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Venus green flash

To see a green flash of Venus, you need a very clear day with no haze or cloud low in the sky, a distant horizon (preferably a sea horizon) and a telescope! Photo by Colin Legg.

Venus green flash by Colin Legg Photography

Many try to catch a green flash of the sun, shortly after sunset or before sunrise, when the sun is nearly entirely below the horizon. When just the barest edge of the sun’s upper edge is visible, you might – if you’re lucky and have a far, very clear horizon – see a brief flash of the color green.

But a green flash with Venus?

Yes. To the eye, Venus looks like a dazzlingly bright star, but, if you viewed it through a telescope now, you’d see Venus as a little disk. And, right now, you’d find that Venus is in a crescent phase – much like a tiny crescent moon – because it’ll soon pass between the Earth and sun. Its lighted side, or day side, is turned mostly away from us now. And if you had that telescope, and that far horizon, you might catch what Colin Legg of Australia has captured here: a Venus green flash. Colin told us:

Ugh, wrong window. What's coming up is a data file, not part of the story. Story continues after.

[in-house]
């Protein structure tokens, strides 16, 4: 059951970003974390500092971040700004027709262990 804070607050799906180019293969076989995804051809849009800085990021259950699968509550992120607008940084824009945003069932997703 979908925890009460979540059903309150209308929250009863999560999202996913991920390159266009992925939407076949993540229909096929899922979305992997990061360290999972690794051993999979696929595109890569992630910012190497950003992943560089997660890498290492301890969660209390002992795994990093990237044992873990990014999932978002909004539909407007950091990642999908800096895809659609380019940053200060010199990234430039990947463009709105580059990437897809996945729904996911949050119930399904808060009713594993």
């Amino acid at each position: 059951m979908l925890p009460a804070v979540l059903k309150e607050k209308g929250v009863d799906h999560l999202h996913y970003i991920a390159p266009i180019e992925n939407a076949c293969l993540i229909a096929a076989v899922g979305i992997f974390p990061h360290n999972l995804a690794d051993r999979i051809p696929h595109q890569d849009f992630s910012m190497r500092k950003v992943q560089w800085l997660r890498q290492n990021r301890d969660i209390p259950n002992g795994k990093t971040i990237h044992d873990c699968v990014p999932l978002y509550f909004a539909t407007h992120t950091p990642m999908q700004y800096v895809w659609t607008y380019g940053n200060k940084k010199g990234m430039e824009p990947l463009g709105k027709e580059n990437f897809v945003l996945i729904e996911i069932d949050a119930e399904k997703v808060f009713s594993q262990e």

It was taken Friday evening (February 17, 2017) with Venus around 2 degrees above Indian Ocean horizon. The telescope was a C8 2000 mm. The photo is cropped 2.5 x.

Read more: How can I see a green flash?

Colin Legg is a master sky photographer. Be sure to visit his Facebook page! And if you’re still not convinced that the photo above is Venus … contrast it to the photo below, which Colin captured on January 4, 2017. He calls this photo a melting moon.

January 4 photo via Colin Legg Photography. He wrote: “Hot conditions in western Australia last couple of days … Great conditions for a mirage. What better way to spend a night than watch a crescent moon melt into the Indian Ocean.”

Bottom line: Crescent Venus and Venus green flash!

Deborah Byrd

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